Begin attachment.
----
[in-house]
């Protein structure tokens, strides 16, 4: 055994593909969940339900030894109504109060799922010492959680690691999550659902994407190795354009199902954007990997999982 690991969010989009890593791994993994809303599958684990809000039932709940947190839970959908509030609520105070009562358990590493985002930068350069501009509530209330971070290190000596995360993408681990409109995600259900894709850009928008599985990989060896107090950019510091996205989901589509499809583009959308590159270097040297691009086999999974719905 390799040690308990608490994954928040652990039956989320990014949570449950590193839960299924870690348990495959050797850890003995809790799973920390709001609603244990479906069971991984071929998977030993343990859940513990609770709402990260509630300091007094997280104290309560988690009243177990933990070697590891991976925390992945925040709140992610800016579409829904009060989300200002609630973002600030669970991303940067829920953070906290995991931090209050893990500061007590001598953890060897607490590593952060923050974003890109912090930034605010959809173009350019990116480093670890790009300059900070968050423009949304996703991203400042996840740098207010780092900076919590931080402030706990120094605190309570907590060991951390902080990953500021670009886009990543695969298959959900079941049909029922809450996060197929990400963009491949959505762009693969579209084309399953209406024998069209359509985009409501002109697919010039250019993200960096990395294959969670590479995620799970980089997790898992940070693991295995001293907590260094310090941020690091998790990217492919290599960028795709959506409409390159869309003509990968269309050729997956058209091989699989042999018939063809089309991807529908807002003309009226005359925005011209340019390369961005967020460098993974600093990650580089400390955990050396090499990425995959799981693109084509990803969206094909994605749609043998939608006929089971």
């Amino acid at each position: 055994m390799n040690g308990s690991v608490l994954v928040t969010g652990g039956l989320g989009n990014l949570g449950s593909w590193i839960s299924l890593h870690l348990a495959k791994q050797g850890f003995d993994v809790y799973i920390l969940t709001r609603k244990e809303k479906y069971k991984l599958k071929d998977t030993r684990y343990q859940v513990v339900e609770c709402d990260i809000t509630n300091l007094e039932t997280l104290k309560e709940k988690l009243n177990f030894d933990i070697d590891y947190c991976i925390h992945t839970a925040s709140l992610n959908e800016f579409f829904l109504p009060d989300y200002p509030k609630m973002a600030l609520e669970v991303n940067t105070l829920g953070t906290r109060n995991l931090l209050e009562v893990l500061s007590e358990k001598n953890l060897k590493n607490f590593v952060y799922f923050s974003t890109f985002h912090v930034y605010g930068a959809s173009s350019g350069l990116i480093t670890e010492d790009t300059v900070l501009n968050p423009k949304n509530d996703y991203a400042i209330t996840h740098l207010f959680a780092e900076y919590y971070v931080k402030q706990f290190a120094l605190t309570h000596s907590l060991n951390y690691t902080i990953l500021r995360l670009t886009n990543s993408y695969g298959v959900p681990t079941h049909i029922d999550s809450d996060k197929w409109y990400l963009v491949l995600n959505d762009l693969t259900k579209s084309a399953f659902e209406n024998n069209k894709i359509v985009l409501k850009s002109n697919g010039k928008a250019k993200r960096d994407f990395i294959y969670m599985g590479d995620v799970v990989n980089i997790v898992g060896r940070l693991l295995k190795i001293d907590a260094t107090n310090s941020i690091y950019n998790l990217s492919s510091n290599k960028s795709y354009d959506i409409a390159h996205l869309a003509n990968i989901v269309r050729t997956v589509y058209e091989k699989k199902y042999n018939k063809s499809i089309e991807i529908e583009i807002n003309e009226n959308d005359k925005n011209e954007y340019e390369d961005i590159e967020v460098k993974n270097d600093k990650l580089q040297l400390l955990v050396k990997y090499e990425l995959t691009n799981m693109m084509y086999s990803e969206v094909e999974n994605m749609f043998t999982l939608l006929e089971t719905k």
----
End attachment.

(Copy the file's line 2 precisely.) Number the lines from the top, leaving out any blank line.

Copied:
């Protein structure tokens, strides 16, 4: 055994593909969940339900030894109504109060799922010492959680690691999550659902994407190795354009199902954007990997999982 690991969010989009890593791994993994809303599958684990809000039932709940947190839970959908509030609520105070009562358990590493985002930068350069501009509530209330971070290190000596995360993408681990409109995600259900894709850009928008599985990989060896107090950019510091996205989901589509499809583009959308590159270097040297691009086999999974719905 390799040690308990608490994954928040652990039956989320990014949570449950590193839960299924870690348990495959050797850890003995809790799973920390709001609603244990479906069971991984071929998977030993343990859940513990609770709402990260509630300091007094997280104290309560988690009243177990933990070697590891991976925390992945925040709140992610800016579409829904009060989300200002609630973002600030669970991303940067829920953070906290995991931090209050893990500061007590001598953890060897607490590593952060923050974003890109912090930034605010959809173009350019990116480093670890790009300059900070968050423009949304996703991203400042996840740098207010780092900076919590931080402030706990120094605190309570907590060991951390902080990953500021670009886009990543695969298959959900079941049909029922809450996060197929990400963009491949959505762009693969579209084309399953209406024998069209359509985009409501002109697919010039250019993200960096990395294959969670590479995620799970980089997790898992940070693991295995001293907590260094310090941020690091998790990217492919290599960028795709959506409409390159869309003509990968269309050729997956058209091989699989042999018939063809089309991807529908807002003309009226005359925005011209340019390369961005967020460098993974600093990650580089400390955990050396090499990425995959799981693109084509990803969206094909994605749609043998939608006929089971």